Information for OPL Editors

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# Decide where the problem belongs in the OPL Taxonomy.  If the problem has tags, it can help point you in the right direction, but the final decision is up to the editor.
 
# Decide where the problem belongs in the OPL Taxonomy.  If the problem has tags, it can help point you in the right direction, but the final decision is up to the editor.
 
# Compare the problem to existing problems in that Subject/Chapter/Section:
 
# Compare the problem to existing problems in that Subject/Chapter/Section:
## If the problem is essentially a duplicate of an existing problem, consider if one version is clearly better than the other.  If the existing problem is just as good, keep it and reject the new problem.  If the new one is better, copy it into the OPL, tag it, and make the existing problem a pointer to the new one.
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## If the problem is essentially a duplicate of an existing problem, consider if one version is clearly better than the other.  If the existing problem is just as good, keep it and reject the new problem.  If the new one is better, copy it into the OPL, tag it, and make the existing problem a pointer to the new one.
## If the problem is not a duplicate, copy it into the OPL.  Then, see if it belongs in a more-like-this group with existing problems.  If so, tag it as such.
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## If the problem is not a duplicate, copy it into the OPL.  Then, see if it belongs in a more-like-this group with existing problems.  If so, tag it as such.

Revision as of 18:39, 8 August 2014

The OPL Editors oversee inclusion of new problems to the Open Problem Library (OPL). When problems are contributed, they are put in the Contrib directory of the Open Problem Library. It then falls to the editorial board to review problems and decide if some/all of them should be copied into the OPL. Each editor is responsible for a particular portion of the OPL.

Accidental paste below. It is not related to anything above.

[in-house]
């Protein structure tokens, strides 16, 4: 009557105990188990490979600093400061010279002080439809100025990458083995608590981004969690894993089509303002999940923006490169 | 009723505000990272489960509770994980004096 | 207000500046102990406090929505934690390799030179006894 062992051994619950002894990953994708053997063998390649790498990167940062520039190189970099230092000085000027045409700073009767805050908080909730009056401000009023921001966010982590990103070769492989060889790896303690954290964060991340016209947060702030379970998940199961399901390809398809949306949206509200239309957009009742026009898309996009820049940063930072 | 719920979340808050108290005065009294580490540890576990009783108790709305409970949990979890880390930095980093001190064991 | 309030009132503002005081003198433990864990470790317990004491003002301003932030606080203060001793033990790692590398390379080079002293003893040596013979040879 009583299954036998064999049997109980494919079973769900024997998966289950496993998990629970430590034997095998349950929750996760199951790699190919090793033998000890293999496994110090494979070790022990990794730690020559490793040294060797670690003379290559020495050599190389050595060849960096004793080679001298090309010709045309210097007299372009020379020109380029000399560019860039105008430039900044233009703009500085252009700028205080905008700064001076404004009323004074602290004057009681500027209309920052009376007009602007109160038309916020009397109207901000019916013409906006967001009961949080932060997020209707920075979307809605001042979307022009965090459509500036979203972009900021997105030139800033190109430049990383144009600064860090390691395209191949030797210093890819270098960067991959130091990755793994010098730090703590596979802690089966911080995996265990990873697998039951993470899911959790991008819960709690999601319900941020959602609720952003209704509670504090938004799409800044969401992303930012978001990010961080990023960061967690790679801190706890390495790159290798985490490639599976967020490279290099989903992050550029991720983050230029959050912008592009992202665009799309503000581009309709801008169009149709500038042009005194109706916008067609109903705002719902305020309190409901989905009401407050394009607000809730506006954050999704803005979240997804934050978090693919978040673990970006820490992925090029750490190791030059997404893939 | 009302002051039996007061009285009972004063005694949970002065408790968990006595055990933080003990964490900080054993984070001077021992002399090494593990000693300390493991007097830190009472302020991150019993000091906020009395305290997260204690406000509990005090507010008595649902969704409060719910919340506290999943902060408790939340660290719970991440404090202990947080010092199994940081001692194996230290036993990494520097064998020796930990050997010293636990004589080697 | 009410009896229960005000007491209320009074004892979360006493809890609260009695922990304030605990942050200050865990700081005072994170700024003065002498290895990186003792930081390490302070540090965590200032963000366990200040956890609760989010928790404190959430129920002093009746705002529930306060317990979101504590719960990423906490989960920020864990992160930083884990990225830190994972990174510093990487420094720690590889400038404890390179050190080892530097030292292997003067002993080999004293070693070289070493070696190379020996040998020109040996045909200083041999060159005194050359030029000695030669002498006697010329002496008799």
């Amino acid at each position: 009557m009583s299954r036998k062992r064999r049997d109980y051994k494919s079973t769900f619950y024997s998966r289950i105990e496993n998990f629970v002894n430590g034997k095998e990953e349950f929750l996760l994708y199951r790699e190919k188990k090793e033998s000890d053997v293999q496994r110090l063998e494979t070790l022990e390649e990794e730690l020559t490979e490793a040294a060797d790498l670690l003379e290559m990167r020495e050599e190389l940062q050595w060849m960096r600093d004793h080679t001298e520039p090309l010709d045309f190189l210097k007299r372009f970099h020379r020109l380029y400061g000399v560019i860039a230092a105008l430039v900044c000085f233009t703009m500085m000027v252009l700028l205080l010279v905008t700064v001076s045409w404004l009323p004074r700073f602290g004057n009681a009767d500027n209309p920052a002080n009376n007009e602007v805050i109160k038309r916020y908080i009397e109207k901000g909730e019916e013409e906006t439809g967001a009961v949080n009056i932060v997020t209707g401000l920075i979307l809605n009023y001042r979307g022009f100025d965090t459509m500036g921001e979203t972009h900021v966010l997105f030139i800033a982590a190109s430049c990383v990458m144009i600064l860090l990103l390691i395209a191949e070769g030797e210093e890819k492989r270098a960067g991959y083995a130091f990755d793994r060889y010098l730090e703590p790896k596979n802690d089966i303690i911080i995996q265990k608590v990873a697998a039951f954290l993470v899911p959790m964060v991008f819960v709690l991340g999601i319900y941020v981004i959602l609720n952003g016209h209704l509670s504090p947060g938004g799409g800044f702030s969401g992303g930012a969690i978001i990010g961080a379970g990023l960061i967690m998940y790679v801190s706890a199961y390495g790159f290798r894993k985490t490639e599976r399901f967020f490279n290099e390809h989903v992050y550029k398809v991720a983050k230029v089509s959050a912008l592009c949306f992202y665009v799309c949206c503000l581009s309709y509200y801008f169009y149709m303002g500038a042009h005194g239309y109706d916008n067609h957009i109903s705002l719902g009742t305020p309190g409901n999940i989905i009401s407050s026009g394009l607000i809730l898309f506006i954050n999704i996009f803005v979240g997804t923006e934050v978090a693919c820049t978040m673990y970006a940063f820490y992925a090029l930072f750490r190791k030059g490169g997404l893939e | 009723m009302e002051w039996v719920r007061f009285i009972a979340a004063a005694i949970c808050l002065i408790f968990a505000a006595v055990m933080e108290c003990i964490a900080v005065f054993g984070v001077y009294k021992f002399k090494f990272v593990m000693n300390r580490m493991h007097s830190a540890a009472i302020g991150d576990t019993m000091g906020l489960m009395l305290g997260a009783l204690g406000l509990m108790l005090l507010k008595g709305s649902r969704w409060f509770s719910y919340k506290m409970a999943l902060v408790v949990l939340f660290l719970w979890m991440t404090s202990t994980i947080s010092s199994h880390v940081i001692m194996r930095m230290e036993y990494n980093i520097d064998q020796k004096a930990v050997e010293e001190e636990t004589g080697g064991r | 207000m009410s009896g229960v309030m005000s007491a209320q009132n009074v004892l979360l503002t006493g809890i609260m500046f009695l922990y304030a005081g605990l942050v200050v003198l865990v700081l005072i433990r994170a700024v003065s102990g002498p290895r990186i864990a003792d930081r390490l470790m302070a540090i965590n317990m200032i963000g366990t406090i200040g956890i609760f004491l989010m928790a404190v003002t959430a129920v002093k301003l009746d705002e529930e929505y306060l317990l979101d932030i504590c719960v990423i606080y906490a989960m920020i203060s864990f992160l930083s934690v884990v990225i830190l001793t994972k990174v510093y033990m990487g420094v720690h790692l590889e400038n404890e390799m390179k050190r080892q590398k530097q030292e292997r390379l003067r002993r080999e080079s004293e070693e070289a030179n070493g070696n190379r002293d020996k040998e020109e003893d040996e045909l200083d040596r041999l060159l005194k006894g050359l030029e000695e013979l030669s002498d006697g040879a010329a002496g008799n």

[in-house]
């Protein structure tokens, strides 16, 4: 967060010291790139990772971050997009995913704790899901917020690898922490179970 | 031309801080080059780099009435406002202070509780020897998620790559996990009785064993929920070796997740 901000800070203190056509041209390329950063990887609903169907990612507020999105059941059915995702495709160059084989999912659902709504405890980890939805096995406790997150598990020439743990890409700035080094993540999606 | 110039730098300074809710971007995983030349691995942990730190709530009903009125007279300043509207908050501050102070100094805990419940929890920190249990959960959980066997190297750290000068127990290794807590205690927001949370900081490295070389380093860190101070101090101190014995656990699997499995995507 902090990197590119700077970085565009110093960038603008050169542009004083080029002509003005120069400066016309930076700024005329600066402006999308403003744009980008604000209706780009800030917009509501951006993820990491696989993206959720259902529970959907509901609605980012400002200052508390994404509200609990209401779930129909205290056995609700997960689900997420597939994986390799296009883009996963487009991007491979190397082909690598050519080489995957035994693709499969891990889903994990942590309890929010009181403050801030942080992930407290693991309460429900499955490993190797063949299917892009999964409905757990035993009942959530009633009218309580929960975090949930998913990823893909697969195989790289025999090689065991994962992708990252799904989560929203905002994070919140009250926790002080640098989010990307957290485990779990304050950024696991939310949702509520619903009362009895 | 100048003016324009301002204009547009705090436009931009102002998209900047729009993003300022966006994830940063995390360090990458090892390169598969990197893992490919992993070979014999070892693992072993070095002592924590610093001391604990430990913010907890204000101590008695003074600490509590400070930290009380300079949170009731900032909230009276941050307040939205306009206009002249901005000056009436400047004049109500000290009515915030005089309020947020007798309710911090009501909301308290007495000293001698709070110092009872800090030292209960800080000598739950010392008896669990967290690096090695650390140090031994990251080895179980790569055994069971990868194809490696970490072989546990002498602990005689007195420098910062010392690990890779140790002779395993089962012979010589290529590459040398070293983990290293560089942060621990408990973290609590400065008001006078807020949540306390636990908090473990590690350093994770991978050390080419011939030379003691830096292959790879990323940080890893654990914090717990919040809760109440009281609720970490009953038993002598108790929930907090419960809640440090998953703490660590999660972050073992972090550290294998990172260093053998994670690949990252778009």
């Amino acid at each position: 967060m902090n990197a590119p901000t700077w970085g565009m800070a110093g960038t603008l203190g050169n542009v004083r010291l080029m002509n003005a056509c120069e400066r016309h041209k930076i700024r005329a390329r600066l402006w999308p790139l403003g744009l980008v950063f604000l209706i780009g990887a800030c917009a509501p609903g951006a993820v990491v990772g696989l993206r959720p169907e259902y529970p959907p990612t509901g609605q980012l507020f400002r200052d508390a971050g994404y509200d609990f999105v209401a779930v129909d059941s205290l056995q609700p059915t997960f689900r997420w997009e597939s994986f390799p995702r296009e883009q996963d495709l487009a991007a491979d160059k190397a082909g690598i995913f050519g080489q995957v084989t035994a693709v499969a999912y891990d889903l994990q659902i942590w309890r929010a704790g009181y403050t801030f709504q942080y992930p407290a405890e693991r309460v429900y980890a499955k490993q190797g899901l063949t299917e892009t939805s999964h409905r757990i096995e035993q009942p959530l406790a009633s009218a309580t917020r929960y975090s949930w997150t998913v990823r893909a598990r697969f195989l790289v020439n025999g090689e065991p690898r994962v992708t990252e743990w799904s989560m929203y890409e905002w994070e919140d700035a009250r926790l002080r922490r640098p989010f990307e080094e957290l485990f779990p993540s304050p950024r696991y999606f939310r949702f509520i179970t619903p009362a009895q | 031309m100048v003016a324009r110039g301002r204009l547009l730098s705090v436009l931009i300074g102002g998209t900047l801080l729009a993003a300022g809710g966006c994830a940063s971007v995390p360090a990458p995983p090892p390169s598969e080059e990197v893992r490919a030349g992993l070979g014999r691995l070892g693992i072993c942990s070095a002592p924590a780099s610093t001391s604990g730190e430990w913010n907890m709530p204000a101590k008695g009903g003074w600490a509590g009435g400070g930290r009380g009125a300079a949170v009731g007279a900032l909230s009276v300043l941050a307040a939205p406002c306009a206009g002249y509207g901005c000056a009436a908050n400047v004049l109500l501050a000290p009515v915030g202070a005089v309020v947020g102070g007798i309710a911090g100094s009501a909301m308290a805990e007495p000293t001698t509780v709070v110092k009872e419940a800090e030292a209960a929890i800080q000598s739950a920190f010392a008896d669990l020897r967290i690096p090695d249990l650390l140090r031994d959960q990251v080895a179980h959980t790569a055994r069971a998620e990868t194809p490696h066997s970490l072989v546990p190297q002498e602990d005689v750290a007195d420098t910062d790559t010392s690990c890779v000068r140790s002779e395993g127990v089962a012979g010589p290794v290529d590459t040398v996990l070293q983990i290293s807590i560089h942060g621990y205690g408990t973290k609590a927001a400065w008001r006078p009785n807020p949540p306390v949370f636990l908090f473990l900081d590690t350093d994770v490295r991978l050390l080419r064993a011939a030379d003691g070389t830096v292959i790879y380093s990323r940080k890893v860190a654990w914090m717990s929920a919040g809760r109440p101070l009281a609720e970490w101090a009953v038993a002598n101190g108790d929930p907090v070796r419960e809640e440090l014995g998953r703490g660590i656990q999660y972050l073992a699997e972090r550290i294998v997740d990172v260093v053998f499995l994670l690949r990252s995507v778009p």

Processing problems

When new problems appear in a subject area, the appropriate editor should take the following steps.

  1. Look at each problem in rendered form. If there are any obvious problems (e.g., it does not render, or it references a particular textbook page), then it is skipped.
  2. Decide where the problem belongs in the OPL Taxonomy. If the problem has tags, it can help point you in the right direction, but the final decision is up to the editor.
  3. Compare the problem to existing problems in that Subject/Chapter/Section:
    1. If the problem is essentially a duplicate of an existing problem, consider if one version is clearly better than the other. If the existing problem is just as good, keep it and reject the new problem. If the new one is better, copy it into the OPL, tag it, and make the existing problem a pointer to the new one.
    2. If the problem is not a duplicate, copy it into the OPL. Then, see if it belongs in a more-like-this group with existing problems. If so, tag it as such.
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